In 2017, Chinese travellers made more than 130 million outbound trips and spent an estimated US$115 billion while on them, according to a report released by the China Tourism Academy and Ctrip, Asia’s largest online travel agent – facts that have not been lost on tourism industries anywhere.
Even as popular destinations are struggling to cope with an increasing influx of visitors, others are clamouring to cash in on the purchasing power of China’s big spenders, implementing mobile payment technologies such as WeChat Pay and Alipay, which have become ubiquitous in the mainland’s increasingly cashless society.
According to a white paper issued recently by data research firm Nielsen and Alipay, more than 90 per cent of Chinese tourists sampled said they would use mobile payment overseas if given the opportunity. Companies in countries across the globe are falling over themselves to acquiesce.
From taxis in Australia and pharmacies in Germany (where milk powder is a hot ticket) to vendors in London’s Camden Market and Las Vegas casinos, Alipay and WeChat Pay points can now be found in many of the places frequented by Chinese tourists.
But what about those people who want to use WeChat Pay but don’t have a Chinese bank account or credit card? Earlier this year, WeChat Pay made it possible to link international credit cards to an account – as long as the app was downloaded in China, Hong Kong, Macau or Taiwan – and the technologies are already wildly popular with expats living in China.
Alipay is a unit of Ant Financial Services Group, an affiliate of Alibaba Group, which owns the South China Morning Post.
As Alipay and WeChat Pay continue to expand beyond the country’s borders, so too does the influence of the Chinese traveller. After all, who can be blamed for not wanting to return home with pocketfuls of small change in foreign currencies?
Bali working to spruce up ahead of IMF meeting
Bali has had a bit of a tough run of late. First its highest volcanic peak, Mount Agung, spent the later months of 2017 threatening to erupt, then the monsoon season brought with it hundreds of tons of rubbish – neither of which proved too popular with tourists.
However, that did not stop the International Monetary Fund and World Bank Group from selecting the Indonesian island as the location for its annual meeting, which will be held in Nusa Dua from October 12 to 14. And in anticipation of welcoming up to 20,000 of the world’s financial figureheads, academics and media representatives, Bali province is working hard to make the island more attractive.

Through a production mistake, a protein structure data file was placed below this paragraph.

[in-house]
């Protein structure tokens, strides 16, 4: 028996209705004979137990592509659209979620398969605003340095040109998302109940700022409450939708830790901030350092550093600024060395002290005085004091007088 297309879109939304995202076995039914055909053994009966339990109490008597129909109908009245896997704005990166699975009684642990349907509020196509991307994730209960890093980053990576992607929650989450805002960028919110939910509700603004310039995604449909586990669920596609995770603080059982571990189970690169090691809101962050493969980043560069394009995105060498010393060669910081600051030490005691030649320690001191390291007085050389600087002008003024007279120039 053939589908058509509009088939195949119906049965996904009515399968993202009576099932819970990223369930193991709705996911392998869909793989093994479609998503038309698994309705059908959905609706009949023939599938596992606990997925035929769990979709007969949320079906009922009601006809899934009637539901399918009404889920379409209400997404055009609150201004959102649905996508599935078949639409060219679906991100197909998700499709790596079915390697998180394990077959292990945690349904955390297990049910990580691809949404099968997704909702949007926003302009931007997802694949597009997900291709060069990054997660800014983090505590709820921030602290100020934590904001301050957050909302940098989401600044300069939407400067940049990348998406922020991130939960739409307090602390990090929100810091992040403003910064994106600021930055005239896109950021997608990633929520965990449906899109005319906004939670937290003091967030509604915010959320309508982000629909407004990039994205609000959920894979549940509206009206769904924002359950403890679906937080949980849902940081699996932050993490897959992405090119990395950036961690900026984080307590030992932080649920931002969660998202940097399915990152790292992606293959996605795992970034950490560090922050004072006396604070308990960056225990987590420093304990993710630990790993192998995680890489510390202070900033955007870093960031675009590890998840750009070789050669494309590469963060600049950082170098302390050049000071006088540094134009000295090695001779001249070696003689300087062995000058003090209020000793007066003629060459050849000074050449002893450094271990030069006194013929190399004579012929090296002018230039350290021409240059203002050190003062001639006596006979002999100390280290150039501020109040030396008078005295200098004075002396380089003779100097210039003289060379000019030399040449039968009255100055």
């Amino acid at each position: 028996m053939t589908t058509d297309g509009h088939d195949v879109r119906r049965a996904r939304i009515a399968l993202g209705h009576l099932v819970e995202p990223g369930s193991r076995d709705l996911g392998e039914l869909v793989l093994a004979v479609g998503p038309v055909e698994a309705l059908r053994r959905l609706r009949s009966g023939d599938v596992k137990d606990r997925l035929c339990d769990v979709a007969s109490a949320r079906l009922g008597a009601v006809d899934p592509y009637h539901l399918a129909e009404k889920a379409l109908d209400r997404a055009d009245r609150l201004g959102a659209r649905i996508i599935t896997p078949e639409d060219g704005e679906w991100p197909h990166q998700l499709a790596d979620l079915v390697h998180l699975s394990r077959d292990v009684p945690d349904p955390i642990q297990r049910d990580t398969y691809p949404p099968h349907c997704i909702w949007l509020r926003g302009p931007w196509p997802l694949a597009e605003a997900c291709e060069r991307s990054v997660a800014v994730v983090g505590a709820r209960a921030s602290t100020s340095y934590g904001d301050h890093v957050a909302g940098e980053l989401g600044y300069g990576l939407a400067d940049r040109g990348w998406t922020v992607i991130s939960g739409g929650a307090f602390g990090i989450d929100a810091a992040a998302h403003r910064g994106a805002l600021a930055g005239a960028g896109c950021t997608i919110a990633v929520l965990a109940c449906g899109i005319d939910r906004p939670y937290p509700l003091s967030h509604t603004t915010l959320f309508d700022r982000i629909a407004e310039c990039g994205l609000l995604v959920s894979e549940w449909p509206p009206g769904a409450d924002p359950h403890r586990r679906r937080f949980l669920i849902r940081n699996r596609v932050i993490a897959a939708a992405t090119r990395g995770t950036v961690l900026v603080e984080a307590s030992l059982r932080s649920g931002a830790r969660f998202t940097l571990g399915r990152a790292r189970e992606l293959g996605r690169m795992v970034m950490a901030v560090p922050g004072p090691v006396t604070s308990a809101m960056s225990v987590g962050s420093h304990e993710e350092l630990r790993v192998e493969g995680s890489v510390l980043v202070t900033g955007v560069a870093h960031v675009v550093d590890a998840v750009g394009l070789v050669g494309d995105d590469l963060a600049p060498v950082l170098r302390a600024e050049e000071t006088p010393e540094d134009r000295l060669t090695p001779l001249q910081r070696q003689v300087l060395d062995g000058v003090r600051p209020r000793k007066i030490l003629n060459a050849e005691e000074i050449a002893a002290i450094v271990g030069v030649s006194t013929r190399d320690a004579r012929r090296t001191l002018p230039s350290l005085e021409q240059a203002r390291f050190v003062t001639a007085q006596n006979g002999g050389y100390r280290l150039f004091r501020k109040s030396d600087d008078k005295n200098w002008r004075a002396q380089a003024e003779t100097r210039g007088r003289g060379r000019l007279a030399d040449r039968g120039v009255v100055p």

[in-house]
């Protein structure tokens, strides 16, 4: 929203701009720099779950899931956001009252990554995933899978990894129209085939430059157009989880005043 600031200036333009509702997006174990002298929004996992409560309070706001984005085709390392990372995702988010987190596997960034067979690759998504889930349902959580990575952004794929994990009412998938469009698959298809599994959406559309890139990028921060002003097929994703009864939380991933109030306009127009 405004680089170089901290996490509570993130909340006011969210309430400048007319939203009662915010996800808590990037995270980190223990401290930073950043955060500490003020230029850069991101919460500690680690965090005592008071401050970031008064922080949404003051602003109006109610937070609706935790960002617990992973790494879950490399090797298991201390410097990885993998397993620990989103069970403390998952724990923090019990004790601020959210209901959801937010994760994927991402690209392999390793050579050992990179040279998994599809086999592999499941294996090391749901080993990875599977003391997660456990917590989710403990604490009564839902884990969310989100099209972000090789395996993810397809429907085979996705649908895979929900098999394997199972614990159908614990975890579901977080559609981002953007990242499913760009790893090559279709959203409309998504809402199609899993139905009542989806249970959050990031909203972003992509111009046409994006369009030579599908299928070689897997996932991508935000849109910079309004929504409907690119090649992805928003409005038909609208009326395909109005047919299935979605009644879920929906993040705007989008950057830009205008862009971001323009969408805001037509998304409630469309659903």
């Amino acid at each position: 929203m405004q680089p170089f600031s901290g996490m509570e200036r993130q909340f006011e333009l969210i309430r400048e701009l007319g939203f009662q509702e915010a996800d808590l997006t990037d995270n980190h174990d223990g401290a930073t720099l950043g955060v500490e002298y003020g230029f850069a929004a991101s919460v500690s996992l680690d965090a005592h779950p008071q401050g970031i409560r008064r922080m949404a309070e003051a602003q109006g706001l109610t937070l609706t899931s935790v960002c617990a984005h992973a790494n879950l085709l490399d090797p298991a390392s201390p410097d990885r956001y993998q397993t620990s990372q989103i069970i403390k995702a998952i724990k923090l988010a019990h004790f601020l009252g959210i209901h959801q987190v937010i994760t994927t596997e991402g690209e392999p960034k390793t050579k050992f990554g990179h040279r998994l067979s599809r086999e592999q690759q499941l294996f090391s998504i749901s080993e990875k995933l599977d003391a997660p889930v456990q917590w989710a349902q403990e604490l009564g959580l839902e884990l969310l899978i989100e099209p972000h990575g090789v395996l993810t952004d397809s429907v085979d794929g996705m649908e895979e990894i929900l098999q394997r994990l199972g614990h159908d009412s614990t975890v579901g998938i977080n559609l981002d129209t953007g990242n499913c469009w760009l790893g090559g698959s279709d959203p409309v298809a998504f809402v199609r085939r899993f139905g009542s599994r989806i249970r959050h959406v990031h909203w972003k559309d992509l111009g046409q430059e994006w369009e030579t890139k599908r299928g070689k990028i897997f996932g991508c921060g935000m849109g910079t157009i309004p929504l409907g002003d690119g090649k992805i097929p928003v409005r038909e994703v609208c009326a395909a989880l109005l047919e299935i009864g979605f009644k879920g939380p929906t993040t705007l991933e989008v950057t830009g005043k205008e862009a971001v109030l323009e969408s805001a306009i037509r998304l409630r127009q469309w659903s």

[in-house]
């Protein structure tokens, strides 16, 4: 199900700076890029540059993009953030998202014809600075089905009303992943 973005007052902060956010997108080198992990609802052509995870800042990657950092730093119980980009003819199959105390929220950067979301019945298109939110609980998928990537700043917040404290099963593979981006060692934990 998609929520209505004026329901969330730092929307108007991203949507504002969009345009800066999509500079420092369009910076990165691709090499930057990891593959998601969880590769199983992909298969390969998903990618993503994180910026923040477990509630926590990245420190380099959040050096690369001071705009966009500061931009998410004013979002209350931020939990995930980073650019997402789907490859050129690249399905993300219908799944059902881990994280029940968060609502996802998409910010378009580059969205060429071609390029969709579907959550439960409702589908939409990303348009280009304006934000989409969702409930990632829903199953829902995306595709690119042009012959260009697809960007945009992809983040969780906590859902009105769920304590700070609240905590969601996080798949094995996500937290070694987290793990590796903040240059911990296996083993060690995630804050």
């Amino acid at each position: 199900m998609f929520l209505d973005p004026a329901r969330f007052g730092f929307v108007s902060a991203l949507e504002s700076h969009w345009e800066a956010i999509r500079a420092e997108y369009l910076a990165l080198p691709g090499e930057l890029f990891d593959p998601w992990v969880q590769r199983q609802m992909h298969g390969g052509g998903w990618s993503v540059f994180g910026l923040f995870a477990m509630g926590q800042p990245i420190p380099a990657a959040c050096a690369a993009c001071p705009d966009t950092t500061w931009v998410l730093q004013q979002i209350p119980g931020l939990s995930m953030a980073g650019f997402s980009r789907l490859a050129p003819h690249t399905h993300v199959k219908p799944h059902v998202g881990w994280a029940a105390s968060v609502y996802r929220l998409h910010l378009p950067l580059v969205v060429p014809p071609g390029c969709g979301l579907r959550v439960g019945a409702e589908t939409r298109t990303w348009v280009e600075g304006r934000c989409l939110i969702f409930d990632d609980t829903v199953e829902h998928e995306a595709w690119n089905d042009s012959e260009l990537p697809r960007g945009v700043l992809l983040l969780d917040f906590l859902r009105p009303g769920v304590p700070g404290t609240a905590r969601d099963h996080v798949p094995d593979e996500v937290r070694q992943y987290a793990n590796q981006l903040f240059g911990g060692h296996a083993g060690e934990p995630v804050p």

In particular, two of Bali’s most visited sites, or rather the facilities surrounding them, have been booked for a facelift. The tourism office near the Tanah Lot and Ulun Danu Beratan temples has been asked to clean up around both sites, website Coconuts Bali reported on April 13.
“Cleanliness, the toilets and the parking area are of serious concern,” I Wayan Budi Artana, head of the promotional division of Tabanan regency’s tourism office, told Indonesian news portal BeritaSatu.
Elsewhere, essential infrastructure projects are being rushed to completion, and a sculpture of Garuda Wisnu Kencana that has been more than 25 years and millions of dollars in the making looks like it might finally fulfil its destiny as one of the world’s largest statues.
Conceived by Balinese sculptor Nyoman Nuarta, the 120-metre-high structure will show the Hindu god Vishnu riding on mythical bird Garuda, and has been designed to pay homage to the island’s unique culture. Slated for completion in August, according to The Jakarta Post, it is said to become Indonesia’s answer to the Statue of Liberty, which it will tower over by 27 metres.
Singapore beats Hong Kong – and the rest of the world – in passport ranking
The Passport Index provides a real-time ranking of all the world’s passports, sorting them according to their visa-free score, or the number of countries that can be visited without a visa or which enjoy visa-on-arrival privileges. The top spot is currently occupied by Singapore, with an impressive visa-free score of 164.
Other Asian passports of note include those of South Korea (a score of 163), Japan (162), Malaysia (159) and Hong Kong (145), which finds itself in 18th place globally, but fifth in Asia.
Spare a thought for those at the bottom of the list, which include Syria (32), Pakistan (29), Iraq (28) and Afghanistan (25).